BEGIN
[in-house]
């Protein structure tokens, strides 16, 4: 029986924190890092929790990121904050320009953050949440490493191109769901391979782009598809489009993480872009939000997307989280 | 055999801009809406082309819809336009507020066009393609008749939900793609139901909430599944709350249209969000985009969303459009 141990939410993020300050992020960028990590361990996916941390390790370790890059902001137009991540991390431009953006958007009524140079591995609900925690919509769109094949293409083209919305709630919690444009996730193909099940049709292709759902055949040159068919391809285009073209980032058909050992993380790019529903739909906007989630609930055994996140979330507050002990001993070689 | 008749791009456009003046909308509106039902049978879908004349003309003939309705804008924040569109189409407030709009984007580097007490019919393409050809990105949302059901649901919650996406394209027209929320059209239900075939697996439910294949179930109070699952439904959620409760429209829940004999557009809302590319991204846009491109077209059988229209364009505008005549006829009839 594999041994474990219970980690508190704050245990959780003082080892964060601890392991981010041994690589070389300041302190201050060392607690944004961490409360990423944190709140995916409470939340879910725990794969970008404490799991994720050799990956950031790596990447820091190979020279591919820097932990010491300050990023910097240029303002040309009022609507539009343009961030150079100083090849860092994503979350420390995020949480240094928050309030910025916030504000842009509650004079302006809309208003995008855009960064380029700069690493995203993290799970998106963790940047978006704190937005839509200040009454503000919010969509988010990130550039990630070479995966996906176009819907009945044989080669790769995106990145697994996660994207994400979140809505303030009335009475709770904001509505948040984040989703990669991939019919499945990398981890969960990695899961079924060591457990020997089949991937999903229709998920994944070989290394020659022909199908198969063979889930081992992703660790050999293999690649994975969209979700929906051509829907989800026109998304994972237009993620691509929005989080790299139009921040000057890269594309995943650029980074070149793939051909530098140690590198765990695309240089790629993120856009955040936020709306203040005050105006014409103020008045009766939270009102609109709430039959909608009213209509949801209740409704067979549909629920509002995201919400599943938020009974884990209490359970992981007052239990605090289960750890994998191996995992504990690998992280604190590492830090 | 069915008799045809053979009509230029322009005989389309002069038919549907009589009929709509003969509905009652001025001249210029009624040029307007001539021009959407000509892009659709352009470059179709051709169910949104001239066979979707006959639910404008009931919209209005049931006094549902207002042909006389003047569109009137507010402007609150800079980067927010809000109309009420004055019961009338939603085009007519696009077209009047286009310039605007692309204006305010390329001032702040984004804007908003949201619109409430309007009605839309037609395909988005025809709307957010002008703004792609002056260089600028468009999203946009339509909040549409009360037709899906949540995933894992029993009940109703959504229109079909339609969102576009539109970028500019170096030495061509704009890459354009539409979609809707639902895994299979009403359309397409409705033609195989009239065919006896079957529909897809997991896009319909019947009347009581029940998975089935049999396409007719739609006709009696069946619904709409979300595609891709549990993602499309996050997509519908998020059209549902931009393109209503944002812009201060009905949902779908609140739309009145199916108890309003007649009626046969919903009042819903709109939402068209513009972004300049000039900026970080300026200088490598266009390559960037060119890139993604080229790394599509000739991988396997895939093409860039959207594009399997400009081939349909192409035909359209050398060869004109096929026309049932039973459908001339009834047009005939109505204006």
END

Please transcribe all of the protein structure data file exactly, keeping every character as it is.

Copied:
[in-house]
């Protein structure tokens, strides 16, 4: 029986924190890092929790990121904050320009953050949440490493191109769901391979782009598809489009993480872009939000997307989280 | 055999801009809406082309819809336009507020066009393609008749939900793609139901909430599944709350249209969000985009969303459009 141990939410993020300050992020960028990590361990996916941390390790370790890059902001137009991540991390431009953006958007009524140079591995609900925690919509769109094949293409083209919305709630919690444009996730193909099940049709292709759902055949040159068919391809285009073209980032058909050992993380790019529903739909906007989630609930055994996140979330507050002990001993070689 | 008749791009456009003046909308509106039902049978879908004349003309003939309705804008924040569109189409407030709009984007580097007490019919393409050809990105949302059901649901919650996406394209027209929320059209239900075939697996439910294949179930109070699952439904959620409760429209829940004999557009809302590319991204846009491109077209059988229209364009505008005549006829009839 594999041994474990219970980690508190704050245990959780003082080892964060601890392991981010041994690589070389300041302190201050060392607690944004961490409360990423944190709140995916409470939340879910725990794969970008404490799991994720050799990956950031790596990447820091190979020279591919820097932990010491300050990023910097240029303002040309009022609507539009343009961030150079100083090849860092994503979350420390995020949480240094928050309030910025916030504000842009509650004079302006809309208003995008855009960064380029700069690493995203993290799970998106963790940047978006704190937005839509200040009454503000919010969509988010990130550039990630070479995966996906176009819907009945044989080669790769995106990145697994996660994207994400979140809505303030009335009475709770904001509505948040984040989703990669991939019919499945990398981890969960990695899961079924060591457990020997089949991937999903229709998920994944070989290394020659022909199908198969063979889930081992992703660790050999293999690649994975969209979700929906051509829907989800026109998304994972237009993620691509929005989080790299139009921040000057890269594309995943650029980074070149793939051909530098140690590198765990695309240089790629993120856009955040936020709306203040005050105006014409103020008045009766939270009102609109709430039959909608009213209509949801209740409704067979549909629920509002995201919400599943938020009974884990209490359970992981007052239990605090289960750890994998191996995992504990690998992280604190590492830090 | 069915008799045809053979009509230029322009005989389309002069038919549907009589009929709509003969509905009652001025001249210029009624040029307007001539021009959407000509892009659709352009470059179709051709169910949104001239066979979707006959639910404008009931919209209005049931006094549902207002042909006389003047569109009137507010402007609150800079980067927010809000109309009420004055019961009338939603085009007519696009077209009047286009310039605007692309204006305010390329001032702040984004804007908003949201619109409430309007009605839309037609395909988005025809709307957010002008703004792609002056260089600028468009999203946009339509909040549409009360037709899906949540995933894992029993009940109703959504229109079909339609969102576009539109970028500019170096030495061509704009890459354009539409979609809707639902895994299979009403359309397409409705033609195989009239065919006896079957529909897809997991896009319909019947009347009581029940998975089935049999396409007719739609006709009696069946619904709409979300595609891709549990993602499309996050997509519908998020059209549902931009393109209503944002812009201060009905949902779908609140739309009145199916108890309003007649009626046969919903009042819903709109939402068209513009972004300049000039900026970080300026200088490598266009390559960037060119890139993604080229790394599509000739991988396997895939093409860039959207594009399997400009081939349909192409035909359209050398060869004109096929026309049932039973459908001339009834047009005939109505204006």